4 ways to refinance your loans

By Melanie Lockert

We know there’s a lot going on in the world right now, but there is some good news that could help your finances (yes, really).

In March 2020, the Federal Reserve cut rates to practically zero in an attempt to revive the economy and encourage borrowers to spend. Low rates often mean it’s a good time to refinance loans. That’s because when you refinance, you can score a better deal and save money. 

At this point, you may want to know: What does it mean to refinance a loan? You may also be curious about how to refinance a loan. Read on to learn more. 

What does it mean to refinance a loan?

Refinancing a loan is a way to score a lower interest rate and make payments on your loans more manageable. 

In a nutshell, your new loan pays off your old loan and you’re left with a single loan at a better rate. If you have multiple student loans, for example, refinancing is a way to lower your interest rates and consolidate your loans. This means you have only one monthly payment and you’ll generally pay less in interest. 

How to refinance a loan 

If you’re wondering how to refinance a loan, there are several important things you should do. 

First, take a look at the loan amount, loan terms, and interest rates. Additionally, you’ll want to review and compare new lenders and the interest rates they’re offering. 

Remember: When you refinance, the goal is to get a better interest rate so you can save money. So, before you choose a new lender, make sure you understand the terms on your new refinancing loan. This includes your repayment term, including monthly payments and APR. Once approved for your new loan, your old loan will be paid off. Below we cover 4 ways to refinance loans. 

 

1. Refinancing student loans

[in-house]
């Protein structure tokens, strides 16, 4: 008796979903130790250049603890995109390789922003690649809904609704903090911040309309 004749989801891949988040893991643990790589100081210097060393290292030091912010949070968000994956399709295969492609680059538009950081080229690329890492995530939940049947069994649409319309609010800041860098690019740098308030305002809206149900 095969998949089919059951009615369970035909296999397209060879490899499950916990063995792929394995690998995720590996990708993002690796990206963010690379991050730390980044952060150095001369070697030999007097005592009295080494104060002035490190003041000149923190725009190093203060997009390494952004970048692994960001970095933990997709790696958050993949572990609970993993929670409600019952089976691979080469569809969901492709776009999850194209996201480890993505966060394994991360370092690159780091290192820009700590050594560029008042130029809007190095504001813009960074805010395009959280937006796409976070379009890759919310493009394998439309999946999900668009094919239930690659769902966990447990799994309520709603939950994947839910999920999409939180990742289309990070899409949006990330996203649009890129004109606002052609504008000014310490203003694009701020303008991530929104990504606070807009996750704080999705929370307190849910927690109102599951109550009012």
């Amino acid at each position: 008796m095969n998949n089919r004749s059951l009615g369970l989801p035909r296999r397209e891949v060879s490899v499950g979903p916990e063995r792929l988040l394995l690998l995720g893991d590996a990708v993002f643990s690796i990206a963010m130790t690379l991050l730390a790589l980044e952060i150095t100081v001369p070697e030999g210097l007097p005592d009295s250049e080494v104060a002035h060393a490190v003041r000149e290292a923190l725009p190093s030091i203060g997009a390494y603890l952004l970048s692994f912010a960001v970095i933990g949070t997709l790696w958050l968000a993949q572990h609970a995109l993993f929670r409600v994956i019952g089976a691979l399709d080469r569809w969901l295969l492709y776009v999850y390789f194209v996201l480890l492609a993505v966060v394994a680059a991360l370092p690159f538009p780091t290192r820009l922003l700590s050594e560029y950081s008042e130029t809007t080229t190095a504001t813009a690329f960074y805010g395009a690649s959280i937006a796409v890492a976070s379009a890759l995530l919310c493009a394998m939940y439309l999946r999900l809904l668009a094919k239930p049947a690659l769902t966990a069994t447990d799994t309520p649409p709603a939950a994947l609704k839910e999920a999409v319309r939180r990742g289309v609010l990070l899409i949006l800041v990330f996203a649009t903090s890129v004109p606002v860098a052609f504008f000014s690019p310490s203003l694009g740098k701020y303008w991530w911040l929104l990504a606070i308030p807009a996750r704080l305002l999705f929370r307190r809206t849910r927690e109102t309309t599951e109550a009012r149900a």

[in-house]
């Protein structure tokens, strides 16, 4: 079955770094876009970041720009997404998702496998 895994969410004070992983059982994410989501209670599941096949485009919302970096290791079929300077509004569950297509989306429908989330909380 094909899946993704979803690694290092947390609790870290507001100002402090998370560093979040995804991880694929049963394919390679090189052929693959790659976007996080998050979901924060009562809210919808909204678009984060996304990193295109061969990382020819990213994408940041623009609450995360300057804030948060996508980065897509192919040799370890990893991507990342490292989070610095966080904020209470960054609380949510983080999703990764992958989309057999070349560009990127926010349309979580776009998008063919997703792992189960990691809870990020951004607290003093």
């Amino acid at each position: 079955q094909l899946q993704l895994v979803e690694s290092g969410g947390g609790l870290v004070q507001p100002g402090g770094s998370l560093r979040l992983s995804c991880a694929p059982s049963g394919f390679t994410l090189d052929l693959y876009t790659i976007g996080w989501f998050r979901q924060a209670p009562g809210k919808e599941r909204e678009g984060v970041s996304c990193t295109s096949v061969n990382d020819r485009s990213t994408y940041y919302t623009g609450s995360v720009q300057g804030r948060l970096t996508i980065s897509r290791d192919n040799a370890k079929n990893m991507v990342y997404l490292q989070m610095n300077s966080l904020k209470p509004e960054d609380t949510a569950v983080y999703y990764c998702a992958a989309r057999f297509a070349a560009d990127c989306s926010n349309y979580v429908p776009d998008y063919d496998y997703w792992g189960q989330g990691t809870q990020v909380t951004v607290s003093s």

In the past few years, many student loan refinancing companies have emerged on the scene. For student loan borrowers looking to save money on interest (which accrues daily), refinancing can be a smart move. 

It’s also a good idea to understand the types of student loans you have. This way you can look for a better deal. Federal student loan interest rates, for example, are fixed and stay the same throughout the course of your repayment. Graduate and Parent PLUS loans, on the other hand, have the highest interest rates and can be costly. For example, when I was paying off my Grad PLUS loans, it was costing me $11 per day in interest. 

How to refinance student loans

When you refinance a student loan, you apply with a student loan refinancing lender like SoFi, CommonBond or Earnest. Based on your credit, you’ll get approved for an interest rate and terms. If you accept, your new refinancing loan will pay off your student loans. Those will be wiped out and you’ll only have to deal with the one refinancing loan with a lower interest rate. 

Saving money on interest so you can attack the loan principal can help get you out of debt faster. While that’s good news, there are still some things to keep in mind. 

For instance, if you refinance your federal student loans, you may end up losing important protections and benefits. Federal student loans offer student loan forgiveness options, income-driven repayment, and deferment and forbearance options. If you refinance, you’ll effectively pay off those federal loans, so you won’t have access to any of those benefits.